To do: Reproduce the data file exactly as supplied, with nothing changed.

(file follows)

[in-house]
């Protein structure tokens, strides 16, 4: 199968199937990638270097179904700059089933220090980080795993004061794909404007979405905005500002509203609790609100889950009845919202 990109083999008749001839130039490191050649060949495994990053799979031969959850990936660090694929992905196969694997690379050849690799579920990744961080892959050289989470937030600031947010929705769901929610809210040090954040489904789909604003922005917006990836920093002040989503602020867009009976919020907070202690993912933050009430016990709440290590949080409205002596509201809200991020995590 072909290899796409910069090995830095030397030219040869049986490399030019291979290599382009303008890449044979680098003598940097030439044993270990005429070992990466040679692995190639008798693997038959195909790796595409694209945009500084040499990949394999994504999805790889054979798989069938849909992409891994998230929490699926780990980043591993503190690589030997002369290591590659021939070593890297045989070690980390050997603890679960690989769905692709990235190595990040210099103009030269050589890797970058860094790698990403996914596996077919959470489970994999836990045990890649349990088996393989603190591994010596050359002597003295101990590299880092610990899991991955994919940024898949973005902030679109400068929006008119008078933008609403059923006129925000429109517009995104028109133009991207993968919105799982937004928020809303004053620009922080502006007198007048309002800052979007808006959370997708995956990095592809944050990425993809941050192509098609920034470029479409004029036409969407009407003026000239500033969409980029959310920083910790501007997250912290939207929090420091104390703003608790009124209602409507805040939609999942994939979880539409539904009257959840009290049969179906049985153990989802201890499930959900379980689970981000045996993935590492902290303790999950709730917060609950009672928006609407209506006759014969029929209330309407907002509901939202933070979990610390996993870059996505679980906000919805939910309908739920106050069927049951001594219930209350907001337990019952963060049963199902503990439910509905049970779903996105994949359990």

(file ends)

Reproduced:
[in-house]
């Protein structure tokens, strides 16, 4: 199968199937990638270097179904700059089933220090980080795993004061794909404007979405905005500002509203609790609100889950009845919202 990109083999008749001839130039490191050649060949495994990053799979031969959850990936660090694929992905196969694997690379050849690799579920990744961080892959050289989470937030600031947010929705769901929610809210040090954040489904789909604003922005917006990836920093002040989503602020867009009976919020907070202690993912933050009430016990709440290590949080409205002596509201809200991020995590 072909290899796409910069090995830095030397030219040869049986490399030019291979290599382009303008890449044979680098003598940097030439044993270990005429070992990466040679692995190639008798693997038959195909790796595409694209945009500084040499990949394999994504999805790889054979798989069938849909992409891994998230929490699926780990980043591993503190690589030997002369290591590659021939070593890297045989070690980390050997603890679960690989769905692709990235190595990040210099103009030269050589890797970058860094790698990403996914596996077919959470489970994999836990045990890649349990088996393989603190591994010596050359002597003295101990590299880092610990899991991955994919940024898949973005902030679109400068929006008119008078933008609403059923006129925000429109517009995104028109133009991207993968919105799982937004928020809303004053620009922080502006007198007048309002800052979007808006959370997708995956990095592809944050990425993809941050192509098609920034470029479409004029036409969407009407003026000239500033969409980029959310920083910790501007997250912290939207929090420091104390703003608790009124209602409507805040939609999942994939979880539409539904009257959840009290049969179906049985153990989802201890499930959900379980689970981000045996993935590492902290303790999950709730917060609950009672928006609407209506006759014969029929209330309407907002509901939202933070979990610390996993870059996505679980906000919805939910309908739920106050069927049951001594219930209350907001337990019952963060049963199902503990439910509905049970779903996105994949359990």